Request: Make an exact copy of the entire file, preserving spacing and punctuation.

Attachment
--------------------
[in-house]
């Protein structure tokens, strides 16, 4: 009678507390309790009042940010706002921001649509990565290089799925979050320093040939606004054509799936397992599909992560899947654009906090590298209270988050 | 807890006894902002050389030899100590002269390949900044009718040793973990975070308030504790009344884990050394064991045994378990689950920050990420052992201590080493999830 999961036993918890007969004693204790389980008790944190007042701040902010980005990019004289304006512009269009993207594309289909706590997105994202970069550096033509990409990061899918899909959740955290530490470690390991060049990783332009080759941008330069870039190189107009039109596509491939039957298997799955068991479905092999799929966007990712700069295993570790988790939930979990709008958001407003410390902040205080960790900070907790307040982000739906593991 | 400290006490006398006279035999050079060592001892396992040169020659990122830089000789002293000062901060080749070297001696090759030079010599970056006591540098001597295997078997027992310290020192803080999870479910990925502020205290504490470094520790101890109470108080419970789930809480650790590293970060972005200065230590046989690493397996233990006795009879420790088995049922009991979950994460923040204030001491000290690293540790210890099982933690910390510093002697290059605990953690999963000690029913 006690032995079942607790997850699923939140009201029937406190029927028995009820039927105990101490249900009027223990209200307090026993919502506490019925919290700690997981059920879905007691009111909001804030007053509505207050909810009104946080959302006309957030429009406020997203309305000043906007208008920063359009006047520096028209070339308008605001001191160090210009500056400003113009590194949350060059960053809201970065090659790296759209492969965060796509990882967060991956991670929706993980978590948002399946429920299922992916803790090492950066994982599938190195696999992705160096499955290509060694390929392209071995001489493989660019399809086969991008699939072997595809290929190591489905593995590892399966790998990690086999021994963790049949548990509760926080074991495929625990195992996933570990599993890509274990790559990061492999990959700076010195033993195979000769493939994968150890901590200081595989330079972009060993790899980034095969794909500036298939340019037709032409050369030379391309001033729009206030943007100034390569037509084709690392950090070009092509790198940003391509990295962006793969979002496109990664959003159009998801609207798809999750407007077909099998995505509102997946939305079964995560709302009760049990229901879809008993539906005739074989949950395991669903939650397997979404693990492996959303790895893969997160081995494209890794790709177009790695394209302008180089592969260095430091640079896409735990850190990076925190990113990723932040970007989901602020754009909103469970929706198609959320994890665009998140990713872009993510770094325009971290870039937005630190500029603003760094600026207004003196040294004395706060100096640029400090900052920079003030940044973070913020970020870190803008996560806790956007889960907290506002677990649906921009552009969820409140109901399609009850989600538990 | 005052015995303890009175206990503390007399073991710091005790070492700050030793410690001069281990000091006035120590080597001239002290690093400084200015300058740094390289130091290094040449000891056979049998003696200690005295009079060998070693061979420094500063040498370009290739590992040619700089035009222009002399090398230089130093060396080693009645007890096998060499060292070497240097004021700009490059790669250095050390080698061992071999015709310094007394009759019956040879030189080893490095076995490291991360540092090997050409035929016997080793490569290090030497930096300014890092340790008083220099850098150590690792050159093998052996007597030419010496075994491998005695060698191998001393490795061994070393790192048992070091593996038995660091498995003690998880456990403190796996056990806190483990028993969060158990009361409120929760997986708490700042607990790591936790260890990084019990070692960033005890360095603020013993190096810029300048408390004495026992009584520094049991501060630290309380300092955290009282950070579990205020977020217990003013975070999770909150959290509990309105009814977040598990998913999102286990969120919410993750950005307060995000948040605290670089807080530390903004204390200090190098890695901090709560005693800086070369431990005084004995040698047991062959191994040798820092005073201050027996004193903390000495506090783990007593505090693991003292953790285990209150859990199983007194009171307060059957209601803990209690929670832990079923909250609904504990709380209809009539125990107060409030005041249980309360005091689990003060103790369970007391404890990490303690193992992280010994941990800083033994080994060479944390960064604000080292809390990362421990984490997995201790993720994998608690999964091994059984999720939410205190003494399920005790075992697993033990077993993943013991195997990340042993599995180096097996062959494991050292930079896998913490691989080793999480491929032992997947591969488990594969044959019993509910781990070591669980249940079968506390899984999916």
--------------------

[in-house]
């Protein structure tokens, strides 16, 4: 009678507390309790009042940010706002921001649509990565290089799925979050320093040939606004054509799936397992599909992560899947654009906090590298209270988050 | 807890006894902002050389030899100590002269390949900044009718040793973990975070308030504790009344884990050394064991045994378990689950920050990420052992201590080493999830 999961036993918890007969004693204790389980008790944190007042701040902010980005990019004289304006512009269009993207594309289909706590997105994202970069550096033509990409990061899918899909959740955290530490470690390991060049990783332009080759941008330069870039190189107009039109596509491939039957298997799955068991479905092999799929966007990712700069295993570790988790939930979990709008958001407003410390902040205080960790900070907790307040982000739906593991 | 400290006490006398006279035999050079060592001892396992040169020659990122830089000789002293000062901060080749070297001696090759030079010599970056006591540098001597295997078997027992310290020192803080999870479910990925502020205290504490470094520790101890109470108080419970789930809480650790590293970060972005200065230590046989690493397996233990006795009879420790088995049922009991979950994460923040204030001491000290690293540790210890099982933690910390510093002697290059605990953690999963000690029913 006690032995079942607790997850699923939140009201029937406190029927028995009820039927105990101490249900009027223990209200307090026993919502506490019925919290700690997981059920879905007691009111909001804030007053509505207050909810009104946080959302006309957030429009406020997203309305000043906007208008920063359009006047520096028209070339308008605001001191160090210009500056400003113009590194949350060059960053809201970065090659790296759209492969965060796509990882967060991956991670929706993980978590948002399946429920299922992916803790090492950066994982599938190195696999992705160096499955290509060694390929392209071995001489493989660019399809086969991008699939072997595809290929190591489905593995590892399966790998990690086999021994963790049949548990509760926080074991495929625990195992996933570990599993890509274990790559990061492999990959700076010195033993195979000769493939994968150890901590200081595989330079972009060993790899980034095969794909500036298939340019037709032409050369030379391309001033729009206030943007100034390569037509084709690392950090070009092509790198940003391509990295962006793969979002496109990664959003159009998801609207798809999750407007077909099998995505509102997946939305079964995560709302009760049990229901879809008993539906005739074989949950395991669903939650397997979404693990492996959303790895893969997160081995494209890794790709177009790695394209302008180089592969260095430091640079896409735990850190990076925190990113990723932040970007989901602020754009909103469970929706198609959320994890665009998140990713872009993510770094325009971290870039937005630190500029603003760094600026207004003196040294004395706060100096640029400090900052920079003030940044973070913020970020870190803008996560806790956007889960907290506002677990649906921009552009969820409140109901399609009850989600538990 | 005052015995303890009175206990503390007399073991710091005790070492700050030793410690001069281990000091006035120590080597001239002290690093400084200015300058740094390289130091290094040449000891056979049998003696200690005295009079060998070693061979420094500063040498370009290739590992040619700089035009222009002399090398230089130093060396080693009645007890096998060499060292070497240097004021700009490059790669250095050390080698061992071999015709310094007394009759019956040879030189080893490095076995490291991360540092090997050409035929016997080793490569290090030497930096300014890092340790008083220099850098150590690792050159093998052996007597030419010496075994491998005695060698191998001393490795061994070393790192048992070091593996038995660091498995003690998880456990403190796996056990806190483990028993969060158990009361409120929760997986708490700042607990790591936790260890990084019990070692960033005890360095603020013993190096810029300048408390004495026992009584520094049991501060630290309380300092955290009282950070579990205020977020217990003013975070999770909150959290509990309105009814977040598990998913999102286990969120919410993750950005307060995000948040605290670089807080530390903004204390200090190098890695901090709560005693800086070369431990005084004995040698047991062959191994040798820092005073201050027996004193903390000495506090783990007593505090693991003292953790285990209150859990199983007194009171307060059957209601803990209690929670832990079923909250609904504990709380209809009539125990107060409030005041249980309360005091689990003060103790369970007391404890990490303690193992992280010994941990800083033994080994060479944390960064604000080292809390990362421990984490997995201790993720994998608690999964091994059984999720939410205190003494399920005790075992697993033990077993993943013991195997990340042993599995180096097996062959494991050292930079896998913490691989080793999480491929032992997947591969488990594969044959019993509910781990070591669980249940079968506390899984999916």